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Measuring Execution For Web Application Exploitation

Well, I’m somewhere hovering around a third of the way through the new version of Hacking Web Applications Exposed 2 and I ran across a section talking about how you can measure the time it takes for pages to return as a measurement of the logic overhead. Wow. I credit Arian Evans with this idea personally, but I’m not sure if the origins pre-date him. As a result of this function you can actually tell what is going on within the internal server logic.

Here’s how it works. Let’s say, to make this easy, there are two paths of logic within a sign-in application. The first path is a valid username with an invalid password and the second is an invalid username with an invalid password. Either way the application logic ends up in a sign-in failure and if the user interface designers built it correctly it gives an anonymous error state that says something like, “Either your username and/or your password is incorrect. Please try again.” That is to not tell the attacker anything about what happened if they happened to have found a valid username or not to begin their attack against.

From the outside this should provide you no information about the account from an attacker perspective but if you measure the time difference between the two application logic paths they can easily provide you with more information than they intend to. Let’s take the first path. 1) It has to make a query to the database first to insure that the user name exists. 2) Then perhaps to check if it is in a valid state. 3) Then maybe it checks to make sure that the user has not tried logging in too many times with failed attempts. 4) Then lastly it hashes the password using the same salt as the hash for the appropriate password and does a string compare. 5) After this it errors out as you would expect.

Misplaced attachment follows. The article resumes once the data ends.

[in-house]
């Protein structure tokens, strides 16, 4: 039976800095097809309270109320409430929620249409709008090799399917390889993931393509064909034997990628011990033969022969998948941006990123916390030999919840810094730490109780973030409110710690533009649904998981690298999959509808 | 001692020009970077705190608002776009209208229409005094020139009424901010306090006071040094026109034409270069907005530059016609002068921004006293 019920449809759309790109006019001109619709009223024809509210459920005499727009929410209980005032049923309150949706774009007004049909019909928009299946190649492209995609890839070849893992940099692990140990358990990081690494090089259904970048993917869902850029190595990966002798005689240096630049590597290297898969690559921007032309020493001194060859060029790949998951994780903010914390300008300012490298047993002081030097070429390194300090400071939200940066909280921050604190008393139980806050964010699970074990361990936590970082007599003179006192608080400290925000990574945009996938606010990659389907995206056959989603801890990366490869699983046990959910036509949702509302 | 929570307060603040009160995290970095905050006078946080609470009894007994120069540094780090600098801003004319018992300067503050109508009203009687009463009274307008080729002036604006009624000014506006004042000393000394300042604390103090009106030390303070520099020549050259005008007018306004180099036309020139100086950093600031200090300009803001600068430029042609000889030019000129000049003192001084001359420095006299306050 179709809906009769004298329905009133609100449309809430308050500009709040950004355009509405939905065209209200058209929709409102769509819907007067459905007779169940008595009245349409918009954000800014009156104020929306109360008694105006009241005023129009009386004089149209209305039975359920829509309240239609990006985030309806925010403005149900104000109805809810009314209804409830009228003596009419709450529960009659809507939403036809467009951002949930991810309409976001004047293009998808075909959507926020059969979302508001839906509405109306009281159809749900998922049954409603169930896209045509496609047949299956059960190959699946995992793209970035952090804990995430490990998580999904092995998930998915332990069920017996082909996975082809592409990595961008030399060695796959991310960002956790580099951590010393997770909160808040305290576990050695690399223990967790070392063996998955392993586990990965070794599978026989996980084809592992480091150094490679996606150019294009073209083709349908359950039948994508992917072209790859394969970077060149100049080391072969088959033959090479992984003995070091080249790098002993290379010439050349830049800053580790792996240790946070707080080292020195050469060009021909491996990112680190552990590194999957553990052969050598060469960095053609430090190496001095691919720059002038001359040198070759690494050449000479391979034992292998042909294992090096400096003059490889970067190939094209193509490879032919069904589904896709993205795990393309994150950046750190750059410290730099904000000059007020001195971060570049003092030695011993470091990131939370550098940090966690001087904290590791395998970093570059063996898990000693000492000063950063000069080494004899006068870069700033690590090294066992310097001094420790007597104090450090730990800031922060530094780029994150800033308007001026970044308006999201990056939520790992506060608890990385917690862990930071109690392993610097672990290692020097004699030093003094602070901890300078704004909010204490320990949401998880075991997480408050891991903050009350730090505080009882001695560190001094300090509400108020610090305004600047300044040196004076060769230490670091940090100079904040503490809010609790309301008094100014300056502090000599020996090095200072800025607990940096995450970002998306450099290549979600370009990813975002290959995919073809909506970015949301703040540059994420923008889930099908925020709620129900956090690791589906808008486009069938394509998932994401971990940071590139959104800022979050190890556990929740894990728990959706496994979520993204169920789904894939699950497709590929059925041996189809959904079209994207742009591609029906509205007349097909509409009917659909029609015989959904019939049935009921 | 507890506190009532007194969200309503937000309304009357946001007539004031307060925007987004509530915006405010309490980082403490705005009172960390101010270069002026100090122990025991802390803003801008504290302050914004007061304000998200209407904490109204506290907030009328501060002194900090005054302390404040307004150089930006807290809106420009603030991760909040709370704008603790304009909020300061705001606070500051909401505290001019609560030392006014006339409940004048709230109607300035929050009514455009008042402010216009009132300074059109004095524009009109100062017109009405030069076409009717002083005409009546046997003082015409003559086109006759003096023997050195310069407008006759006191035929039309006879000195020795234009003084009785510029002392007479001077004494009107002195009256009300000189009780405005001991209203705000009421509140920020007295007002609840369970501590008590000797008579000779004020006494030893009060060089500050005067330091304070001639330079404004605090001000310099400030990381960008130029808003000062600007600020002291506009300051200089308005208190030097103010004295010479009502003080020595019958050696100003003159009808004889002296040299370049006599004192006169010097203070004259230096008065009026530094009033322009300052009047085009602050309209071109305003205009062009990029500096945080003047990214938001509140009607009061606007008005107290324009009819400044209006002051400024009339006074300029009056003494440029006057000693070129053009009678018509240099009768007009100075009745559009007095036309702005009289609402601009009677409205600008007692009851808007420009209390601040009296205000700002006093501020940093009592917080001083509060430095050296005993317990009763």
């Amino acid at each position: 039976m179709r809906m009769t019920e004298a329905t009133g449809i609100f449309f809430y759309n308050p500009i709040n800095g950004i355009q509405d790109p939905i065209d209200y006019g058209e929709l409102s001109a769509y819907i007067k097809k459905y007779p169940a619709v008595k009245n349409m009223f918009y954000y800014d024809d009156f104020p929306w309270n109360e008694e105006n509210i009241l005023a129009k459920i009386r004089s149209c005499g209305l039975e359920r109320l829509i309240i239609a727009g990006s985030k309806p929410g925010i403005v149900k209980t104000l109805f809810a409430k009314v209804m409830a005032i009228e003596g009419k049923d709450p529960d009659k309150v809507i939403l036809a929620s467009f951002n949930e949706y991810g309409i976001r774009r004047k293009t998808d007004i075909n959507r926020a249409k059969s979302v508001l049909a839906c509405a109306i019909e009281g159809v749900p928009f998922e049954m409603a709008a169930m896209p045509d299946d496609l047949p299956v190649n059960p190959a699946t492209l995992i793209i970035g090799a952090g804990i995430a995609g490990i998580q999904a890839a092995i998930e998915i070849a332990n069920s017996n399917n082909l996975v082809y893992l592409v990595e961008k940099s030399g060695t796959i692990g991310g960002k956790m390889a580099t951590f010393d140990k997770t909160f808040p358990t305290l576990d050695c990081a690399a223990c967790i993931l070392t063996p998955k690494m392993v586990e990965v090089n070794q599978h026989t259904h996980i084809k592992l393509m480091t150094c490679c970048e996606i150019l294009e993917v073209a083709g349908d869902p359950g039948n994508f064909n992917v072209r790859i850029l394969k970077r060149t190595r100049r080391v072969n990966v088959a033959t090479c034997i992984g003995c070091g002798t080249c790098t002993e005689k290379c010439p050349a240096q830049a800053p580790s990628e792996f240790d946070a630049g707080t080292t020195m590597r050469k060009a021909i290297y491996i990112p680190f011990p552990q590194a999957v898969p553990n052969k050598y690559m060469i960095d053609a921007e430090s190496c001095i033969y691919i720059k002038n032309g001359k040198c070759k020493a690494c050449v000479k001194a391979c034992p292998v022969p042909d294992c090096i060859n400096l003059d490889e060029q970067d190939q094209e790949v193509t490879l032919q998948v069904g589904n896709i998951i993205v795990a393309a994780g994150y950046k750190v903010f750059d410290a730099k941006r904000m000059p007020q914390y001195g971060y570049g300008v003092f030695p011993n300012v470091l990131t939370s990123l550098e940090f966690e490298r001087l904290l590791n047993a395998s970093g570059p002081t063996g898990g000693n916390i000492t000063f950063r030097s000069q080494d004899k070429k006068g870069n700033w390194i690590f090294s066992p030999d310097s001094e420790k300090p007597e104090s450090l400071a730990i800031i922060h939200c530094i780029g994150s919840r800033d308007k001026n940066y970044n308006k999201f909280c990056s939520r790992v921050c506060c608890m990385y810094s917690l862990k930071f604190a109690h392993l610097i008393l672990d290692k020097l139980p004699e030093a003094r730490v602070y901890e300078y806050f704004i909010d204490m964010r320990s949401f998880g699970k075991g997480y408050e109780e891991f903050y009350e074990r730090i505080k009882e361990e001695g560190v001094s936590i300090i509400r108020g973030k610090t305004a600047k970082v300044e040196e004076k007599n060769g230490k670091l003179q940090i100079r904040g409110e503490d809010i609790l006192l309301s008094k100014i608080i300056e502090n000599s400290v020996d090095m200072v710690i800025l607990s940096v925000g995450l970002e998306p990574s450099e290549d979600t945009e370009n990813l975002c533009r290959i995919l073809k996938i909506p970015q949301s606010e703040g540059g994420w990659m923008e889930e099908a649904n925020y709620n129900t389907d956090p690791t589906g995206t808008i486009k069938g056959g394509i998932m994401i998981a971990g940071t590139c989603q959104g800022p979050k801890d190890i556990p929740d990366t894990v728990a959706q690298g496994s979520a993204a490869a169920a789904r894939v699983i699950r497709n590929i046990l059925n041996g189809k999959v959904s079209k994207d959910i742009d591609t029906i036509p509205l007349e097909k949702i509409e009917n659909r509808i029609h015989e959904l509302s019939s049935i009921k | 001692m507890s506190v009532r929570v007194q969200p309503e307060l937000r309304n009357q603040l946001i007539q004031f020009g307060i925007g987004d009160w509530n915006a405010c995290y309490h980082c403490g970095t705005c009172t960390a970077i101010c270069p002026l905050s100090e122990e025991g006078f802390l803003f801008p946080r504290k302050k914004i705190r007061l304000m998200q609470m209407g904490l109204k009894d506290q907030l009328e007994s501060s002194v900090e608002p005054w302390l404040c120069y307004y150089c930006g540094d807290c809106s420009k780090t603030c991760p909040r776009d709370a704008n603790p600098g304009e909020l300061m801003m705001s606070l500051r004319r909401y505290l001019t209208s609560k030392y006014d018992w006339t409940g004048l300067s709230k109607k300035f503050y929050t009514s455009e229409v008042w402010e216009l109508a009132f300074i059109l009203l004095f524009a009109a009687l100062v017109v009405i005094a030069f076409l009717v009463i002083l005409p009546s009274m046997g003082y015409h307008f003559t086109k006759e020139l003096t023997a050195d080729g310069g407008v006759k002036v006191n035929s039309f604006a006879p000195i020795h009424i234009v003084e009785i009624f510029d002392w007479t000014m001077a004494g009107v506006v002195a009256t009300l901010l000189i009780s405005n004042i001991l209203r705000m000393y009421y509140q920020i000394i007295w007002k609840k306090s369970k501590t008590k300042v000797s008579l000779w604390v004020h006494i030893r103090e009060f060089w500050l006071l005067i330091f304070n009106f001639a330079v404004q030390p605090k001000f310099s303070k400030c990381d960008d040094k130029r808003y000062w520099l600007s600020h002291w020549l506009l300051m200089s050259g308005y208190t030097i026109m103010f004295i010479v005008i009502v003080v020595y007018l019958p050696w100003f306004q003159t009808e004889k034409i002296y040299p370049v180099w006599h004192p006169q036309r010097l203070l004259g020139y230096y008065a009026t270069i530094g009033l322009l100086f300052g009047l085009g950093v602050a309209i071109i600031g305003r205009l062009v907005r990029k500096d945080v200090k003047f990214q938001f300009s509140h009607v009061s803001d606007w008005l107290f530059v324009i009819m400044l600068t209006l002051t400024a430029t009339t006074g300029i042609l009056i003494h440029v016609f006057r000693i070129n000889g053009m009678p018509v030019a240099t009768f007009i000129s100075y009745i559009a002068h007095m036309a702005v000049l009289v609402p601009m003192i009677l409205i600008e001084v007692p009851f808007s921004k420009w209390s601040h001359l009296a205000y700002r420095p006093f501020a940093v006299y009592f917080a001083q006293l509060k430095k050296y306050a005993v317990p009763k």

Now let’s contrast that with the second path. 1) It has to make a query to the database first to insure that the user name exists. 2) Upon finding no password, it errors out immediately.

Of course this is a simplistic example but you can plainly see that the first path is far more complex and requires more CPU cycles and database lookups than the second path, meaning that it will take far less time. With a known userid you can test the difference between that user and one that is highly statistically unlikely to exist like “189hdjhnt2h1″